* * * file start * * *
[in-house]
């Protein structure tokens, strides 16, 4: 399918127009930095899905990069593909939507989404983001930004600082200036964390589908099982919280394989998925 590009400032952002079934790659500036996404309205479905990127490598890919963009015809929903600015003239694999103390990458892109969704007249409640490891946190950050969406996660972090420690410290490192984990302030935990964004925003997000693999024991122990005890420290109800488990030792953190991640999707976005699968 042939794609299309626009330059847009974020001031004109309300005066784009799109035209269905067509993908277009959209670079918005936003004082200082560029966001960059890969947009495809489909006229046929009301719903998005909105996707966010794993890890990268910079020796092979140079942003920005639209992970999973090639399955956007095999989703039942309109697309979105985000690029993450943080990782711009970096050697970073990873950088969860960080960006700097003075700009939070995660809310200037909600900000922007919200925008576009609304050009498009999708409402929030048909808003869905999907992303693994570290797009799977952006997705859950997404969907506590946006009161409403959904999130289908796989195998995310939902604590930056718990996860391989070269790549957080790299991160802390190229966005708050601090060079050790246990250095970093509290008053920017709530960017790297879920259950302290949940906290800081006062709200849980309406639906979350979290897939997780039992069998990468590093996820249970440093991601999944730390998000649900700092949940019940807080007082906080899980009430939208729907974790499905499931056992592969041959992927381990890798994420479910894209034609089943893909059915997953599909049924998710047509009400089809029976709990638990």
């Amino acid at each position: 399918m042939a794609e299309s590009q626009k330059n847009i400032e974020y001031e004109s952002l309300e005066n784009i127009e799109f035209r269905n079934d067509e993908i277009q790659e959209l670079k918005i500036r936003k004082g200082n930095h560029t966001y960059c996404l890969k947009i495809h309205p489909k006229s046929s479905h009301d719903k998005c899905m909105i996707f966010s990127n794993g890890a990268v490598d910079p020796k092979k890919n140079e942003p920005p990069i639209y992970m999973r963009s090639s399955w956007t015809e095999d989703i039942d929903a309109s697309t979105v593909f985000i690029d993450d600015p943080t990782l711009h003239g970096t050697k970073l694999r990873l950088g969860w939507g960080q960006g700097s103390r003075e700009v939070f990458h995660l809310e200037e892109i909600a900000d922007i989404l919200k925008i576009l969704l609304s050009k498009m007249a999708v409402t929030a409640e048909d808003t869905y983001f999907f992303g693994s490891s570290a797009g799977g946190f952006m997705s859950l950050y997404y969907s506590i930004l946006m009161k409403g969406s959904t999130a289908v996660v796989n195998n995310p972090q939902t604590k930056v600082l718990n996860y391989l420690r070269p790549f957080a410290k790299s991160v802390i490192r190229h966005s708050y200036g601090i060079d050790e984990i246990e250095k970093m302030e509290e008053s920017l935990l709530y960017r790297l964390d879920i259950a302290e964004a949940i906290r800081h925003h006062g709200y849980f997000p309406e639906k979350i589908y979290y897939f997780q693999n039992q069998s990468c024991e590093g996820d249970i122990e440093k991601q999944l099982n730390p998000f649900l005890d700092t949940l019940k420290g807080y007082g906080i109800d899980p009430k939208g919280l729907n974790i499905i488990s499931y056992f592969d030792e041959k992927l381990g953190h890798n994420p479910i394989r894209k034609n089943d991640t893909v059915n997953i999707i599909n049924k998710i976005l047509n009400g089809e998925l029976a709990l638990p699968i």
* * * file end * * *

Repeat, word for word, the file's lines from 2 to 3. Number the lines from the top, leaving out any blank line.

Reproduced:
């Protein structure tokens, strides 16, 4: 399918127009930095899905990069593909939507989404983001930004600082200036964390589908099982919280394989998925 590009400032952002079934790659500036996404309205479905990127490598890919963009015809929903600015003239694999103390990458892109969704007249409640490891946190950050969406996660972090420690410290490192984990302030935990964004925003997000693999024991122990005890420290109800488990030792953190991640999707976005699968 042939794609299309626009330059847009974020001031004109309300005066784009799109035209269905067509993908277009959209670079918005936003004082200082560029966001960059890969947009495809489909006229046929009301719903998005909105996707966010794993890890990268910079020796092979140079942003920005639209992970999973090639399955956007095999989703039942309109697309979105985000690029993450943080990782711009970096050697970073990873950088969860960080960006700097003075700009939070995660809310200037909600900000922007919200925008576009609304050009498009999708409402929030048909808003869905999907992303693994570290797009799977952006997705859950997404969907506590946006009161409403959904999130289908796989195998995310939902604590930056718990996860391989070269790549957080790299991160802390190229966005708050601090060079050790246990250095970093509290008053920017709530960017790297879920259950302290949940906290800081006062709200849980309406639906979350979290897939997780039992069998990468590093996820249970440093991601999944730390998000649900700092949940019940807080007082906080899980009430939208729907974790499905499931056992592969041959992927381990890798994420479910894209034609089943893909059915997953599909049924998710047509009400089809029976709990638990």
């Amino acid at each position: 399918m042939a794609e299309s590009q626009k330059n847009i400032e974020y001031e004109s952002l309300e005066n784009i127009e799109f035209r269905n079934d067509e993908i277009q790659e959209l670079k918005i500036r936003k004082g200082n930095h560029t966001y960059c996404l890969k947009i495809h309205p489909k006229s046929s479905h009301d719903k998005c899905m909105i996707f966010s990127n794993g890890a990268v490598d910079p020796k092979k890919n140079e942003p920005p990069i639209y992970m999973r963009s090639s399955w956007t015809e095999d989703i039942d929903a309109s697309t979105v593909f985000i690029d993450d600015p943080t990782l711009h003239g970096t050697k970073l694999r990873l950088g969860w939507g960080q960006g700097s103390r003075e700009v939070f990458h995660l809310e200037e892109i909600a900000d922007i989404l919200k925008i576009l969704l609304s050009k498009m007249a999708v409402t929030a409640e048909d808003t869905y983001f999907f992303g693994s490891s570290a797009g799977g946190f952006m997705s859950l950050y997404y969907s506590i930004l946006m009161k409403g969406s959904t999130a289908v996660v796989n195998n995310p972090q939902t604590k930056v600082l718990n996860y391989l420690r070269p790549f957080a410290k790299s991160v802390i490192r190229h966005s708050y200036g601090i060079d050790e984990i246990e250095k970093m302030e509290e008053s920017l935990l709530y960017r790297l964390d879920i259950a302290e964004a949940i906290r800081h925003h006062g709200y849980f997000p309406e639906k979350i589908y979290y897939f997780q693999n039992q069998s990468c024991e590093g996820d249970i122990e440093k991601q999944l099982n730390p998000f649900l005890d700092t949940l019940k420290g807080y007082g906080i109800d899980p009430k939208g919280l729907n974790i499905i488990s499931y056992f592969d030792e041959k992927l381990g953190h890798n994420p479910i394989r894209k034609n089943d991640t893909v059915n997953i999707i599909n049924k998710i976005l047509n009400g089809e998925l029976a709990l638990p699968i």